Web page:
McKesson presses Trump commission to leverage pharmacists, patient safety network to fight opioid epidemic

IT company wants to bring patient data into the pharmacist’s workflow, with real-time flags -- in the same manner they see insurance information and copay amount.
By Jessica Davis
11:48 AM
opioid epidemic

McKesson is calling on the Trump Administration to implement a number of recommendations to help combat the opioid crisis.

In a letter to New Jersey Gov. Chris Christie, the chair of the President’s Commission on Combating Drug Addiction and the Opioid Crisis, McKesson Senior Vice president of Public Affairs Pete Slone laid out some crucial health IT -- and policy needs to begin the fight against the addiction crisis.

One major recommendation is for the commission to support a National Patient Safety Network able to identify patients with prescription histories that reveal a higher risk of opioid abuse or misuse than the average patient.

[Also: As vendors target opioid crisis, familiar tech hurdles slow them down]

The platform would complement statewide prescription drug monitoring programs, which are designed to assist law enforcement to identify doctor shoppers and aren’t included in a physician’s EHR workflow. Further, PDMPs lack real-time data, which are critical to providers looking to verify a patient’s prescribing history.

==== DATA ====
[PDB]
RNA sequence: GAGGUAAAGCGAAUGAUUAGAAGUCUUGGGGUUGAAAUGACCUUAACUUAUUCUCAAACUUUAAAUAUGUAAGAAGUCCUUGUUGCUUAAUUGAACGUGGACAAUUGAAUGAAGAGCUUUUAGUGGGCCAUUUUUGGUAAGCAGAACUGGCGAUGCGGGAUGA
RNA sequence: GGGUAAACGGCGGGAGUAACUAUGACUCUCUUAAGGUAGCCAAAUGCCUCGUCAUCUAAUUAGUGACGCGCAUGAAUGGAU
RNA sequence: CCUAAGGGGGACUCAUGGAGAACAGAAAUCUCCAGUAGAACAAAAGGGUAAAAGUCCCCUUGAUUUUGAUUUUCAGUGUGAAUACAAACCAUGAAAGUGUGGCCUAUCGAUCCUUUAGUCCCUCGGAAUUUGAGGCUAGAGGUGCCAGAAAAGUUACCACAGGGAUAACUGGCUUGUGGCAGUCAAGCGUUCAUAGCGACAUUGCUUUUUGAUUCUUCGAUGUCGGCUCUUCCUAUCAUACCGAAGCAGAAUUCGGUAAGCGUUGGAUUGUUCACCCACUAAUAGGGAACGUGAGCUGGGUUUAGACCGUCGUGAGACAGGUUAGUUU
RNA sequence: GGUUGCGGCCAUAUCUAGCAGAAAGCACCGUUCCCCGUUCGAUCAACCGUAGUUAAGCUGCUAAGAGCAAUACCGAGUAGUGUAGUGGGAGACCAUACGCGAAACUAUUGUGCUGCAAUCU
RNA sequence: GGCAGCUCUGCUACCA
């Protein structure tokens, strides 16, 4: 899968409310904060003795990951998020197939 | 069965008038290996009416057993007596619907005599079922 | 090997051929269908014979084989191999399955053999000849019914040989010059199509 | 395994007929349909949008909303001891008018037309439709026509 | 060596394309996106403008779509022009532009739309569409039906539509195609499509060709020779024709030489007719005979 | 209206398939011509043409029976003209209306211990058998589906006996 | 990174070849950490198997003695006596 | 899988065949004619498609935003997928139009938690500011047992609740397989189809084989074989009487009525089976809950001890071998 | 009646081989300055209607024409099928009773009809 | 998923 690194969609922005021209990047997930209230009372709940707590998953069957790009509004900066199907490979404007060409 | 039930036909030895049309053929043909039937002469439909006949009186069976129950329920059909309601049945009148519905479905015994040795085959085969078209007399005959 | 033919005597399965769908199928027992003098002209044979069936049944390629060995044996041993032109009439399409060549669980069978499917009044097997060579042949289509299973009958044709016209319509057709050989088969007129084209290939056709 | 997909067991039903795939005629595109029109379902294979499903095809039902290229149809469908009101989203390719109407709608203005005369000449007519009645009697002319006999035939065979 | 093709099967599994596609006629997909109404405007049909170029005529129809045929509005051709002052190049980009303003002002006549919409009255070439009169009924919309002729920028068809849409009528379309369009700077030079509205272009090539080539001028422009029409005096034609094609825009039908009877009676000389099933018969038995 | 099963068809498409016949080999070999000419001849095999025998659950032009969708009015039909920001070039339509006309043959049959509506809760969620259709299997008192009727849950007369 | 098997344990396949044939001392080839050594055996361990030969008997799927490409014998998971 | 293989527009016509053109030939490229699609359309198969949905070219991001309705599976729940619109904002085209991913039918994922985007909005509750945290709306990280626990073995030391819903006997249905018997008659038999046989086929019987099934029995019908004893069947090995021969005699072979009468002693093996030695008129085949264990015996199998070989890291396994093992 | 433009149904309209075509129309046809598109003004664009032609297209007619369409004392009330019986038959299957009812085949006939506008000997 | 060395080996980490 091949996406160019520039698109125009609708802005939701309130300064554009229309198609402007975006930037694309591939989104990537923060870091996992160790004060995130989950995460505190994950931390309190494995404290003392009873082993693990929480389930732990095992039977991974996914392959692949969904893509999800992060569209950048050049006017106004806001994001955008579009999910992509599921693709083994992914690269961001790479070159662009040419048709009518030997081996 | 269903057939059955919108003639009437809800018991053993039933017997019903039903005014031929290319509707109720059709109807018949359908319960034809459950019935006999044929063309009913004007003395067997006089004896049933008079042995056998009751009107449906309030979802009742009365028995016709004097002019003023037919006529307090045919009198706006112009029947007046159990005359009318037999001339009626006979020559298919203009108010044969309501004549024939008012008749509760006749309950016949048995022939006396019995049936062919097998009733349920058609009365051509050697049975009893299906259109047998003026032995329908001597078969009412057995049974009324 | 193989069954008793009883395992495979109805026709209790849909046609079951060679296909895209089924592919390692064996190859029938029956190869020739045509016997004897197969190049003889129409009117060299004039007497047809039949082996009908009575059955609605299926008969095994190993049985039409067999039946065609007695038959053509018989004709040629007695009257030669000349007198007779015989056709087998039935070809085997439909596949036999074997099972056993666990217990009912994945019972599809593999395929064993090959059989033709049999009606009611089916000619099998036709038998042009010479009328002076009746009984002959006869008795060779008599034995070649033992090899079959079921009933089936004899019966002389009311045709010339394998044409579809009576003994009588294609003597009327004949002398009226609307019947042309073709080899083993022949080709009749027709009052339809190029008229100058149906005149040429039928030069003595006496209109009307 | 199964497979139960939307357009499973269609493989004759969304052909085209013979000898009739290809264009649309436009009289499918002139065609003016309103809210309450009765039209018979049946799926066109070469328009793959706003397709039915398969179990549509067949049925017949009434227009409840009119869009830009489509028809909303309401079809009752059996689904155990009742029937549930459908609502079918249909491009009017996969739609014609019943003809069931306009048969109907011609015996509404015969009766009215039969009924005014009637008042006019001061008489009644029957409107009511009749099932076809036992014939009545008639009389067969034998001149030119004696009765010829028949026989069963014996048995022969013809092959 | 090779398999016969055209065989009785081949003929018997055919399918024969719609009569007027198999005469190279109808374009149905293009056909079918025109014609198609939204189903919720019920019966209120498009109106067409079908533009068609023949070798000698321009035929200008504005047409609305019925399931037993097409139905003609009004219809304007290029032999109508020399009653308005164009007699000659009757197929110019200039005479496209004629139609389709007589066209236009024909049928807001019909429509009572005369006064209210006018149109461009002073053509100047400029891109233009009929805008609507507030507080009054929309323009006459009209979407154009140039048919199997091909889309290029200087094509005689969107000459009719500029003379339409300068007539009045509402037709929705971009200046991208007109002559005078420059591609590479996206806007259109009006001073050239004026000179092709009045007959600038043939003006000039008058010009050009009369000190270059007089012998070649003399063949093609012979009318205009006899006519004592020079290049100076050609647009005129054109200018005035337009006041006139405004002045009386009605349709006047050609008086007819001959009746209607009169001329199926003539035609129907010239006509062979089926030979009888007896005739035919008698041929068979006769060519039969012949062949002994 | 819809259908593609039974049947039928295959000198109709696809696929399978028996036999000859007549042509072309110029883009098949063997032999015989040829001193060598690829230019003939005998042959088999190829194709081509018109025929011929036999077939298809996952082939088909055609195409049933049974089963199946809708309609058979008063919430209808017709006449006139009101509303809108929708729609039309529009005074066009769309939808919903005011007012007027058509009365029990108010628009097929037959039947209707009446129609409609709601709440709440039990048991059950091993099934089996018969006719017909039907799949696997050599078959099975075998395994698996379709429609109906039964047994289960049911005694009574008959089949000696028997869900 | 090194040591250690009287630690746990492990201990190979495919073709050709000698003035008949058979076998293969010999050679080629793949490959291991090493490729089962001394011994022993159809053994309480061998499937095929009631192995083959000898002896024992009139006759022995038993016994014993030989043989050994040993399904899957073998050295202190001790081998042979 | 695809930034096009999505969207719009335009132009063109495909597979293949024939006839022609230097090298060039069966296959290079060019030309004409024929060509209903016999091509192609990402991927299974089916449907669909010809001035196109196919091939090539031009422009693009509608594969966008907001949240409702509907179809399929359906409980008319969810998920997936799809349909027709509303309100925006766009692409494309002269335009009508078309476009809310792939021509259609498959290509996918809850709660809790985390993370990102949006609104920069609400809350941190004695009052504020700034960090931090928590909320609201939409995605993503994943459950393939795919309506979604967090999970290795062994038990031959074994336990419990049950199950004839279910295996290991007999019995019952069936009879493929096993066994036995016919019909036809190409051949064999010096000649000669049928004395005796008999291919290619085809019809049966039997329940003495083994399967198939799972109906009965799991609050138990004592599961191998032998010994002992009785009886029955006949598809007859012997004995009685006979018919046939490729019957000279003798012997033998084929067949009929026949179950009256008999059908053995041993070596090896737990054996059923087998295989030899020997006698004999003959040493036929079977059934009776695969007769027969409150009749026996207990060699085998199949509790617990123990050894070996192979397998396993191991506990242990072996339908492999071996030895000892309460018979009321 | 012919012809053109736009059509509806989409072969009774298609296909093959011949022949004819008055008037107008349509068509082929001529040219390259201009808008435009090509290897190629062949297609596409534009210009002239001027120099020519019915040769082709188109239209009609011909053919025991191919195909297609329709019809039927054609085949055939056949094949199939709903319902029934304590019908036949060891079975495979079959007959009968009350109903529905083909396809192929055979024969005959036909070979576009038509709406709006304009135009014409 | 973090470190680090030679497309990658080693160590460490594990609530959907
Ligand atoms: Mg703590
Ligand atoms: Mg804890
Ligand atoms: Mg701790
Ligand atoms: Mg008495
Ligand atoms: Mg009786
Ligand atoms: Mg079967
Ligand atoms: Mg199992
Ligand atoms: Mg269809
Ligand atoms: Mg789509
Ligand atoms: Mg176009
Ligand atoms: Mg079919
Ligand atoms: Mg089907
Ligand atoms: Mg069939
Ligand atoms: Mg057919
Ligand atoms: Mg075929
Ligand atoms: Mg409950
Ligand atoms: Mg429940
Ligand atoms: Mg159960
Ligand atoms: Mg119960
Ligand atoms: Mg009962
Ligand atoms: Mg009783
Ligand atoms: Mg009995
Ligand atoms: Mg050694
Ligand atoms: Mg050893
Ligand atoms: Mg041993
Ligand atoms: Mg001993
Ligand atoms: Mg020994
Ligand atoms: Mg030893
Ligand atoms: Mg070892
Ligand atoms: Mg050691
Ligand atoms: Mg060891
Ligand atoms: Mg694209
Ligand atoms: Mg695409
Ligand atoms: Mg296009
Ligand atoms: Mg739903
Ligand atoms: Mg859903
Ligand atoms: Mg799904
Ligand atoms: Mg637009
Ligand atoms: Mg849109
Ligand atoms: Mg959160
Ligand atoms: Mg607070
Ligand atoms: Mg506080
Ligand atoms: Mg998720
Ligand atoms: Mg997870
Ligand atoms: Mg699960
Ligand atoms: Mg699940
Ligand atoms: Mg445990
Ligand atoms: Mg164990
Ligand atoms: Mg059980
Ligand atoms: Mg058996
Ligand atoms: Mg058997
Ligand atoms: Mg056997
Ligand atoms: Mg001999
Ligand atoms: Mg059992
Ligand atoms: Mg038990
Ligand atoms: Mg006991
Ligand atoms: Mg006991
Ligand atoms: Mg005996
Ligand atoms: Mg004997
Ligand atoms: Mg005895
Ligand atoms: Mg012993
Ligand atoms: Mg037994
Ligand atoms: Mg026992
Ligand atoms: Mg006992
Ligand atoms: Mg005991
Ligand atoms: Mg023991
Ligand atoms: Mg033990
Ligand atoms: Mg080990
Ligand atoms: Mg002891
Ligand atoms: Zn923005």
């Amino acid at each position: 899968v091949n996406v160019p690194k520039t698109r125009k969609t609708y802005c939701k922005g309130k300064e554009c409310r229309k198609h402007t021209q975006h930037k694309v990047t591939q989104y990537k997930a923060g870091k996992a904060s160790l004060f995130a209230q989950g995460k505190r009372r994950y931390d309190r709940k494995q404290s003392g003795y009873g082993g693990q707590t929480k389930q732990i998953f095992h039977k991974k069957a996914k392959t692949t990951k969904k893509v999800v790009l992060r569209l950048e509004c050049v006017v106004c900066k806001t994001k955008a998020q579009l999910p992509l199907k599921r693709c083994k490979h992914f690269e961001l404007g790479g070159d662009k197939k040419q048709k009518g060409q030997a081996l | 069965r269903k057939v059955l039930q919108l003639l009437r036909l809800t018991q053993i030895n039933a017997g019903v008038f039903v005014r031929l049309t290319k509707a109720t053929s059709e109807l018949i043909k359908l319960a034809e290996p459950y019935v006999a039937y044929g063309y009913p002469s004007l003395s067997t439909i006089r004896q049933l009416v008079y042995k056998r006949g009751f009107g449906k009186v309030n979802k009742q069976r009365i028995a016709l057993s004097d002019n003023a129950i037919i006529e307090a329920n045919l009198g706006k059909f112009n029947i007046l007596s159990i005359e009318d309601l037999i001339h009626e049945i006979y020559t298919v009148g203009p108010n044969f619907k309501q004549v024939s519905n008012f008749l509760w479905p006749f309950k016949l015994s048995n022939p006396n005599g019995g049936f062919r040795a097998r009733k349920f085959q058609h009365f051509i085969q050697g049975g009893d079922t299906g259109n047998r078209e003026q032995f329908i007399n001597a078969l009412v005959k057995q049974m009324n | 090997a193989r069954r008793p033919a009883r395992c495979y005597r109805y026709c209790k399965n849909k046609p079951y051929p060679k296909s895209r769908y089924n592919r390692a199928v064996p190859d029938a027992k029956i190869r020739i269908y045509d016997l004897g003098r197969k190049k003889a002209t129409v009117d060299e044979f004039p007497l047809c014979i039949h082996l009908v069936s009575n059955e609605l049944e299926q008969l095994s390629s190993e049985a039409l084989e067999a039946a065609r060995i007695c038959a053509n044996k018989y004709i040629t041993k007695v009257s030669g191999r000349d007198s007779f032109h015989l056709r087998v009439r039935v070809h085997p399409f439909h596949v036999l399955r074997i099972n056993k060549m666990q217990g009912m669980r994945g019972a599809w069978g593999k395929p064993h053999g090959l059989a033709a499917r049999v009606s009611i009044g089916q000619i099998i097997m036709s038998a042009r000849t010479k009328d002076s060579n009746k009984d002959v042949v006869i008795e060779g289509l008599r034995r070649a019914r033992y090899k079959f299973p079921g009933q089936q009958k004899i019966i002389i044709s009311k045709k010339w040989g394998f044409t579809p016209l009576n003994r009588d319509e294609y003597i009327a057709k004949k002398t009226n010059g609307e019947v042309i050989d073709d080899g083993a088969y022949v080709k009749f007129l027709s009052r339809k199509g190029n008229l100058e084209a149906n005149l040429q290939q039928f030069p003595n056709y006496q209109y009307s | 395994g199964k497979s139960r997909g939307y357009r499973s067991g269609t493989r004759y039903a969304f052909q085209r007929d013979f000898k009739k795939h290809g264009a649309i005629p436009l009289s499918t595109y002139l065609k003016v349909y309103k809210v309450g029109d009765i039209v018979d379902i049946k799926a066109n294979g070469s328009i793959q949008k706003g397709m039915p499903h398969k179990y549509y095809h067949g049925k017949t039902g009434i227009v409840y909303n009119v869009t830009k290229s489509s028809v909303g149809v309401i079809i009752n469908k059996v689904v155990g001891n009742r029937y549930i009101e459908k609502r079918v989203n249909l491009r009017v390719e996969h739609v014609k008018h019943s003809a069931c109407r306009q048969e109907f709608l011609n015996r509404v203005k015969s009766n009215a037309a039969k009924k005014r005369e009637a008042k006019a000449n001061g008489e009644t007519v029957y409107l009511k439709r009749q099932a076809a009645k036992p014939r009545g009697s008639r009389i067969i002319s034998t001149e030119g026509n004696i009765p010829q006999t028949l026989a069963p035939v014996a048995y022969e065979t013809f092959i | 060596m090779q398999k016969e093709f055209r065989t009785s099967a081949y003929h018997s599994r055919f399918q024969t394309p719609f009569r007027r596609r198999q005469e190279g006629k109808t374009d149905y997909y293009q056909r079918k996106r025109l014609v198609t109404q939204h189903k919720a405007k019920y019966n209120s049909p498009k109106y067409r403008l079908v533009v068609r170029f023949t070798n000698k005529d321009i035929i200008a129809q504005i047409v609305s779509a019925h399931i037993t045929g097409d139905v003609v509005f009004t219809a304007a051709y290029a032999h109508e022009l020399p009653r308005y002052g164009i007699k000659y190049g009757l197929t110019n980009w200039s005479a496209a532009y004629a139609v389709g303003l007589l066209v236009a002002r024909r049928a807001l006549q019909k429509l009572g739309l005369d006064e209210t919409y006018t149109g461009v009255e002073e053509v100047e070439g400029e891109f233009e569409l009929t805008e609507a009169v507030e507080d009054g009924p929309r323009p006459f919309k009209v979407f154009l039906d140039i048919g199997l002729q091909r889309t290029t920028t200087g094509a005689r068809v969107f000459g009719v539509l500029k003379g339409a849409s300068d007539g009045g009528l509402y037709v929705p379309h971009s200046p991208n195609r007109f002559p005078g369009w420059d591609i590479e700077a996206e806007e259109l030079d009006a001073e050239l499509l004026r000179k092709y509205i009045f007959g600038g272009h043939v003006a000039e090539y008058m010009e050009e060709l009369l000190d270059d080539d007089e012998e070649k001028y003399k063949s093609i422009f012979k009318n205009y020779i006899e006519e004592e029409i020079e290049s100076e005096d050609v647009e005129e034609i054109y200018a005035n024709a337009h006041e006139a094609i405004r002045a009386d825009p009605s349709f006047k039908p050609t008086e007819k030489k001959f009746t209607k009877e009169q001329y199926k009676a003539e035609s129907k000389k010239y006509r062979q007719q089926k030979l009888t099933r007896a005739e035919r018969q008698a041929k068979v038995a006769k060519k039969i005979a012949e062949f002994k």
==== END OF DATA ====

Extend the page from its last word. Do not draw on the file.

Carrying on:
McKesson’s idea is to bring that data into the pharmacist’s workflow, with real-time flags -- in the same manner they see insurance information and copay amount. When pharmacists see a red flag, they can voluntarily provide that information to the state’s PDMP and call the prescriber to verify the legitimacy of the script.

[Also: Meet the health IT vendors working to end the opioid crisis]

The National Council for Prescription Drug Programs first created the idea, and McKesson has been working with a coalition to make the tool a reality.

Also included in its recommendations is that all state require e-prescribing, fully leverage data analytics to identify at-risk patients and improve information sharing among PDMPs.

But Sloane feels that a key element is missing from really making an impact on the opioid crisis: input from pharmacists.

“Our country’s opioid epidemic is the public health crisis of our time. We must make it a priority to harness the full breadth of all our clinical capabilities… Pharmacists are uniquely positioned to have a comprehensive view of a patient’s health status,” Sloane wrote.

“Given our country’s impending physician shortage crisis and the availability of highly skilled, medically trained pharmacists that are ready and able to help now, we encourage the administration to consider policies that make it easier for pharmacists to provide MAT and other clinical services to individuals suffering from opioid addiction,” he said.

Twitter: @JessieFDavis
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